Free $30K Loan to Fix Up The House
By Dianne Anderson
Nothing beats a loan that you never have to pay back.
Probably one of the harder tasks for Kathy Baker Brann in the coming months will be giving away a cool $30,000 to homeowners that need help fixing up their properties.
The main qualification is the homeowner must be low income.
Through the City Owner-Occupied Residential Rehabilitation Program, the silent second mortgage loan drops away, and after ten years, it totally disappears. Or, if the owner decides to sell the house, the silent second will decrease prorated, and the loan could be paid through profits on the sale.
“Ultimately, it’s forgiven. The good news is that you don’t have to pay any payments on it,” said Brann, director of Economic and Housing Development at the City of San Bernardino.
The program recently started, and as far as she’s concerned, the more accessing services, the merrier.
“If we could get a block or two of neighbors that want to do rehab on their property, that would be huge because we would be really making an impact to a particular neighborhood,” she said.
She’d like to see San Bernardino looking a little more like Oceanside, minus the ocean. The city is about the same size, and at one time, it had many similar challenges – the gangs, barred buildings, barred liquor stores.
She remembers what it took to bring that city up from the trenches. There, she led redevelopment for eight years, and said mostly what it needed was a little extra love, negotiating, organizing, and lots of paint.
Brann, also came over from San Bernardino County, where she spearheaded several programs, including a Bloomington development of 70 senior units, and a 6,500 square foot library for the county.
She has been at the city of San Bernardino since September, and is now trying to reach the low-income community with helpful housing programs.
“Sometimes people are leery of government in general and everything that the city has gone through. It sounds like free money, and they think that can’t be true,” she said.
The terms are a deferred payment loan for ten years with the interest rate at zero percent. Starting at year six, the loan starts dropping off at 20 percent. In ten years, it’s completely forgiven.
Those with code violations may find it hard to come up with money to make repairs, and the loan could be a great help. She said a lot of older homes don’t have air conditioning. For low-income families, a roof repair at $5-10,000 damage could be devastating. The loan is available for interior and exterior painting, plumbing, electrical, heating, hot water heaters, and other types of health and safety repairs.
The department is trying to drum up community awareness as a way to help clean up some of the neighborhoods.
“We have a decent amount of money for this program through federal funds,” she said.
The city is using outside HUD-approved nonprofit consultant Neighborhood Partnership Housing Services, which runs the program. Clients would submit applications to NPHSINC.org to verify income for whatever repairs are needed.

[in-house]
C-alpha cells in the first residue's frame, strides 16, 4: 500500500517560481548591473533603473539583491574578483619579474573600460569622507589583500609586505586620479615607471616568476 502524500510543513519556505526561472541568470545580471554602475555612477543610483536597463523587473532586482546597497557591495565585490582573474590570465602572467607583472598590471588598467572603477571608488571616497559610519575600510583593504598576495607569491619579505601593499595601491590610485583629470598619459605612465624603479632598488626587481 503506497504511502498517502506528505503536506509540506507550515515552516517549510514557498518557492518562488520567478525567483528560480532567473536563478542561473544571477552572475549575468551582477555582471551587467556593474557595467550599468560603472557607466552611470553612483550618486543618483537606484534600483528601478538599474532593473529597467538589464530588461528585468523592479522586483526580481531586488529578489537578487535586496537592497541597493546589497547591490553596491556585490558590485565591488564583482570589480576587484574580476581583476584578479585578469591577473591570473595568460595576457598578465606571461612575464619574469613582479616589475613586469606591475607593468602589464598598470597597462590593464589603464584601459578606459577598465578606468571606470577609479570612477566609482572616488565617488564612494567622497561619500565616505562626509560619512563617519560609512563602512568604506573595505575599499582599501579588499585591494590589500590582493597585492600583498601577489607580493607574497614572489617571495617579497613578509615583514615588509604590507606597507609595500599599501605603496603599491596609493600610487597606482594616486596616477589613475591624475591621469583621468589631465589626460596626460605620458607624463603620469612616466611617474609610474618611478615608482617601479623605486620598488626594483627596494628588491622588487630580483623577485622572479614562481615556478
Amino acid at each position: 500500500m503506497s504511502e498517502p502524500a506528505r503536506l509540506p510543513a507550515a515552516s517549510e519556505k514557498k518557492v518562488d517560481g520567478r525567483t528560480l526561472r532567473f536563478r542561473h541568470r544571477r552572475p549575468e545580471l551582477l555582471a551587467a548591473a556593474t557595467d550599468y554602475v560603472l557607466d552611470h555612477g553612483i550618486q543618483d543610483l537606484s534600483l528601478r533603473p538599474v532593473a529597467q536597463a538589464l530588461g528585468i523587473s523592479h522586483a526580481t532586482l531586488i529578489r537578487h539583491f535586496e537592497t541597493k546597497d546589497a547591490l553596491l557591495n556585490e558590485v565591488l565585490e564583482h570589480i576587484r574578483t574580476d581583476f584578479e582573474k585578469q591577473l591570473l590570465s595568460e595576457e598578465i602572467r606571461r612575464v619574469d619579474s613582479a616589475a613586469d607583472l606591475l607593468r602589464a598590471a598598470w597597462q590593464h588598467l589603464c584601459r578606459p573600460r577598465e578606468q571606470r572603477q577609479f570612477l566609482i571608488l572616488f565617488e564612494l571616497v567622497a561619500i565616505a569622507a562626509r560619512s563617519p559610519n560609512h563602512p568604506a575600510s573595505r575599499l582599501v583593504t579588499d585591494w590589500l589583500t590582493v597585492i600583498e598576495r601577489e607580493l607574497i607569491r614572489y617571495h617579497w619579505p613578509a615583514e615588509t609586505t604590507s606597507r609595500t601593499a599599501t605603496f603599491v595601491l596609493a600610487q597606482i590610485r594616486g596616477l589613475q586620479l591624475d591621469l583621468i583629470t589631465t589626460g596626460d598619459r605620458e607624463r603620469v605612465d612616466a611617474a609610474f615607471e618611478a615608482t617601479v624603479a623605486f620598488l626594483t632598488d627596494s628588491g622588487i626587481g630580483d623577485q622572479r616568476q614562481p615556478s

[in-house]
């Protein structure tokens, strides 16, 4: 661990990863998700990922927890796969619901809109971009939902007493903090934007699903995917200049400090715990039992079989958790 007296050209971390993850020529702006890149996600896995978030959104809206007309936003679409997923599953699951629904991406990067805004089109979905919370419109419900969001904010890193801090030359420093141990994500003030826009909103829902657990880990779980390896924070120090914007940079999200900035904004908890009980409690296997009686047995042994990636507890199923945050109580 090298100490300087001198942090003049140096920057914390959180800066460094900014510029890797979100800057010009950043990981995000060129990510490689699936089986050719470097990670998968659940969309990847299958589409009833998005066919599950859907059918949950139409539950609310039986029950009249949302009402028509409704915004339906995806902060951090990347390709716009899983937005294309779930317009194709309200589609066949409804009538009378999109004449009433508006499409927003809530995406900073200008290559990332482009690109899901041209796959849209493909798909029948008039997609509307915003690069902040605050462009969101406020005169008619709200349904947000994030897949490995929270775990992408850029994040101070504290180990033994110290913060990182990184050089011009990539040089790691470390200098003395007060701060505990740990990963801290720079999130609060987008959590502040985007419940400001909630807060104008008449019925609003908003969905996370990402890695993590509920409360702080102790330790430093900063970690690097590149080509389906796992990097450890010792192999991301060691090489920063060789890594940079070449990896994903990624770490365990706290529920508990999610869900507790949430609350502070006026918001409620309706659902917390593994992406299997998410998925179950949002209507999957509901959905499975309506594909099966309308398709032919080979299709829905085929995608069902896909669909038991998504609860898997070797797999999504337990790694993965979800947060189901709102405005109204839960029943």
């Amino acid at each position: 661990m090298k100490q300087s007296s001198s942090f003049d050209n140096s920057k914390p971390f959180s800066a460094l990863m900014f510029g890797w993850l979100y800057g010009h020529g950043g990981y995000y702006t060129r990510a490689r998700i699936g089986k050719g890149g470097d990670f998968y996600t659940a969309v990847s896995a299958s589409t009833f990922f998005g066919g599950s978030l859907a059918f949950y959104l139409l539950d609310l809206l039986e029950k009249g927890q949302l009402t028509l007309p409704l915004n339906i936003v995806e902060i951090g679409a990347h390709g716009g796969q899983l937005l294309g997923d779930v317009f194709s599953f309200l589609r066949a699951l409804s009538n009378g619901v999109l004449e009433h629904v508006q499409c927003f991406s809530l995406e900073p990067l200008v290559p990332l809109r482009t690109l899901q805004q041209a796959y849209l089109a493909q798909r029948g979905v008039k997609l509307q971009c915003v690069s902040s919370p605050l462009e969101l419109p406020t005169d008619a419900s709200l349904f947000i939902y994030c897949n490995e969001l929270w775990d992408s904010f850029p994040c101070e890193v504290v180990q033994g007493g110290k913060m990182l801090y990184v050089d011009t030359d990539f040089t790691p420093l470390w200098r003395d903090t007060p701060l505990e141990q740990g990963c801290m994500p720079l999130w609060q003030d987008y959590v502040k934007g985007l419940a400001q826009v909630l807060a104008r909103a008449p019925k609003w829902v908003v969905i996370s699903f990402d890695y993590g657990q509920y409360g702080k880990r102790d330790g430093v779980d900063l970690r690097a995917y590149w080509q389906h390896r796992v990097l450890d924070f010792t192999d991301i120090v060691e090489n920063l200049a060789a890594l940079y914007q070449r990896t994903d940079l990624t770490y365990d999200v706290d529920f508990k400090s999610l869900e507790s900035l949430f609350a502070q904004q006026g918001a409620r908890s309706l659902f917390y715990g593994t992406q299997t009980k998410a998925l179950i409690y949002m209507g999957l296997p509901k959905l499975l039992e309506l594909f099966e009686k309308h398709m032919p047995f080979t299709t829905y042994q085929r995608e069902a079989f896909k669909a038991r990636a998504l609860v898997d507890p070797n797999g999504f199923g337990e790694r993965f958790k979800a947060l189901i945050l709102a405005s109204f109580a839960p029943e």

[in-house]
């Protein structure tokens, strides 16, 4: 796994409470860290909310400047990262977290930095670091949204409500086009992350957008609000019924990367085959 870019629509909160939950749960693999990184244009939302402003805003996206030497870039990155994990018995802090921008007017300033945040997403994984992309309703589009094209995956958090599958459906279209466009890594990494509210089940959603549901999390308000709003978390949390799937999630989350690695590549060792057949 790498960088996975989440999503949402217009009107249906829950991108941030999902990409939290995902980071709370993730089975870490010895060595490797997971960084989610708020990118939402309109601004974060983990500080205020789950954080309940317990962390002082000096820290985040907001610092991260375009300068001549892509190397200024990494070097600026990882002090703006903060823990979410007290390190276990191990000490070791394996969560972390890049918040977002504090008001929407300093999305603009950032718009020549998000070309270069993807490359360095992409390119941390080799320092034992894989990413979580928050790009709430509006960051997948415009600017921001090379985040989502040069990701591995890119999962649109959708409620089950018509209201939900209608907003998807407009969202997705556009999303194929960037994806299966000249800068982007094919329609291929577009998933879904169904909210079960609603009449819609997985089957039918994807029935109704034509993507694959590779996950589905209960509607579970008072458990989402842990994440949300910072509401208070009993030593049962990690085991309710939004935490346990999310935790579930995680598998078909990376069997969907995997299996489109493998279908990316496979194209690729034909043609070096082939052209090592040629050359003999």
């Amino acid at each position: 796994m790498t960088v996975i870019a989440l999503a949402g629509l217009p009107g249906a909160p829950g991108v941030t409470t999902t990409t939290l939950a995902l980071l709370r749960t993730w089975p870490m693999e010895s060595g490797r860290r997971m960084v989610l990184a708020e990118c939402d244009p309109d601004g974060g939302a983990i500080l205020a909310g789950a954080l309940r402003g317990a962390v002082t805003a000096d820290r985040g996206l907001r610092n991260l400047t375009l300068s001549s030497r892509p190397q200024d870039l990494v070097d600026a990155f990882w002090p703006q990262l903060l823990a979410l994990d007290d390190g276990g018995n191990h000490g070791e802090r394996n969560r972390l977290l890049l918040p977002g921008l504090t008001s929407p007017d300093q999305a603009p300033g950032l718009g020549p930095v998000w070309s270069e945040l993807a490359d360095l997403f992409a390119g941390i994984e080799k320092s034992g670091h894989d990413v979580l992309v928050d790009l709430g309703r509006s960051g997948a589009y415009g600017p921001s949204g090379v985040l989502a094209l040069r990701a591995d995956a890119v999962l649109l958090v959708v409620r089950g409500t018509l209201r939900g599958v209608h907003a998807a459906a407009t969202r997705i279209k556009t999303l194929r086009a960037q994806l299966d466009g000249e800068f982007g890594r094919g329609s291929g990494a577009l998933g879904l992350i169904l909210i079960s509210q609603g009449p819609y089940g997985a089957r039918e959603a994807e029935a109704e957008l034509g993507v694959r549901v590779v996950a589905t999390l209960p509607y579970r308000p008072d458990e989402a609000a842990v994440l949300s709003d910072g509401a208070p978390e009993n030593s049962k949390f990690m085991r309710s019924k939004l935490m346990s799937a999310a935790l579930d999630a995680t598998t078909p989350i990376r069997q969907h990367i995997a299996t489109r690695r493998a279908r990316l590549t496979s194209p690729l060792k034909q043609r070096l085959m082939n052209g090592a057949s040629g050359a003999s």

Broken and boarded up windows are citywide. She said fixing up the community also raises the bar for housing stock, and the city’s property owners. She said they want to help them have clean, safe homes to live in.
In the next two months, she is also rolling out a downpayment assistance program to increase homeownership, often the hardest part of any home buying experience. It usually runs $50-60,000 to get into a home without carrying Private Mortgage Insurance.
“We’re hoping to have $50-60,000 for downpayment assistance. That’s 20 percent that you don’t have to pay the PMI,” she said.
Another rehab is on the way. The city is looking to a commercial investment and facade enhancement for 40th street as the gateway to Lake Arrowhead and the mountains. Although not yet approved, they are also gearing up to move on the 6.5 acres, about 27 vacant properties on 5th Street between H and F streets, that the redevelopment agency had acquired over the years. They will be working with property owners to redevelop that area with a commercial facade.
“We want to show that the city is serious in investing in these areas so that property owners and businesses will invest as well,” she said.
She likes to take advantage of the opportunity where she can find it. She said a lot of developers are looking to rental subdivisions.
“I hit them up and say if you want to do something positive in the city, why don’t you send x-amount of paint and send people out and help us clean up an entire block.”
In Oceanside, she would target a two-block area at a time, come in with dumpsters, and different groups and developers would spend an entire weekend painting and cleaning the community. Droves of people donated time, money and paint. To handle all the debris, they would get trash companies to drop off dumpsters, and haul the trash without charging the city.
“Oceanside was the ugly duckling of San Diego. We had 13 documented gangs, and now you wouldn’t recognize the downtown compared to when I started there,” she said
She welcomes all who want help, or want to volunteer, contact
Brann_Ka@SBCity.org or (909) 384-7259